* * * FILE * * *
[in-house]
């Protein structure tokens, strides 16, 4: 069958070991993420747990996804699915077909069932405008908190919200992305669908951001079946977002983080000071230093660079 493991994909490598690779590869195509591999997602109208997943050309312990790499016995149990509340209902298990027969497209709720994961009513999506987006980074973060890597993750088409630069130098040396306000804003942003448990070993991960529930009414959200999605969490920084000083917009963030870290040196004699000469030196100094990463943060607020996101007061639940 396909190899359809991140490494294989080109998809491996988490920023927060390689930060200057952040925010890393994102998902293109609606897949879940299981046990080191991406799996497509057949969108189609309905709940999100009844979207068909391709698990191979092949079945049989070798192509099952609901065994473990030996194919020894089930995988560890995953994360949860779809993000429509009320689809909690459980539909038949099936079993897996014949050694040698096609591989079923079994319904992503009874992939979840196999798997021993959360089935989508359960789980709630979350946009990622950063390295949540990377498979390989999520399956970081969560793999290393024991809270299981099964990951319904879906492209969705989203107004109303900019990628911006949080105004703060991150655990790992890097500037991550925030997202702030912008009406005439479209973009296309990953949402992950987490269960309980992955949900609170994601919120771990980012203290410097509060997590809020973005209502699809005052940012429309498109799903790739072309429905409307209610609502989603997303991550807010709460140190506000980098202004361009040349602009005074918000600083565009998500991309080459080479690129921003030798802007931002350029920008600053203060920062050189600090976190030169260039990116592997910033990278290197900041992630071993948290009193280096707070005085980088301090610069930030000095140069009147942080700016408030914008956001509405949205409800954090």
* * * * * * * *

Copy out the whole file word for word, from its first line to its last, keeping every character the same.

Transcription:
[in-house]
């Protein structure tokens, strides 16, 4: 069958070991993420747990996804699915077909069932405008908190919200992305669908951001079946977002983080000071230093660079 493991994909490598690779590869195509591999997602109208997943050309312990790499016995149990509340209902298990027969497209709720994961009513999506987006980074973060890597993750088409630069130098040396306000804003942003448990070993991960529930009414959200999605969490920084000083917009963030870290040196004699000469030196100094990463943060607020996101007061639940 396909190899359809991140490494294989080109998809491996988490920023927060390689930060200057952040925010890393994102998902293109609606897949879940299981046990080191991406799996497509057949969108189609309905709940999100009844979207068909391709698990191979092949079945049989070798192509099952609901065994473990030996194919020894089930995988560890995953994360949860779809993000429509009320689809909690459980539909038949099936079993897996014949050694040698096609591989079923079994319904992503009874992939979840196999798997021993959360089935989508359960789980709630979350946009990622950063390295949540990377498979390989999520399956970081969560793999290393024991809270299981099964990951319904879906492209969705989203107004109303900019990628911006949080105004703060991150655990790992890097500037991550925030997202702030912008009406005439479209973009296309990953949402992950987490269960309980992955949900609170994601919120771990980012203290410097509060997590809020973005209502699809005052940012429309498109799903790739072309429905409307209610609502989603997303991550807010709460140190506000980098202004361009040349602009005074918000600083565009998500991309080459080479690129921003030798802007931002350029920008600053203060920062050189600090976190030169260039990116592997910033990278290197900041992630071993948290009193280096707070005085980088301090610069930030000095140069009147942080700016408030914008956001509405949205409800954090």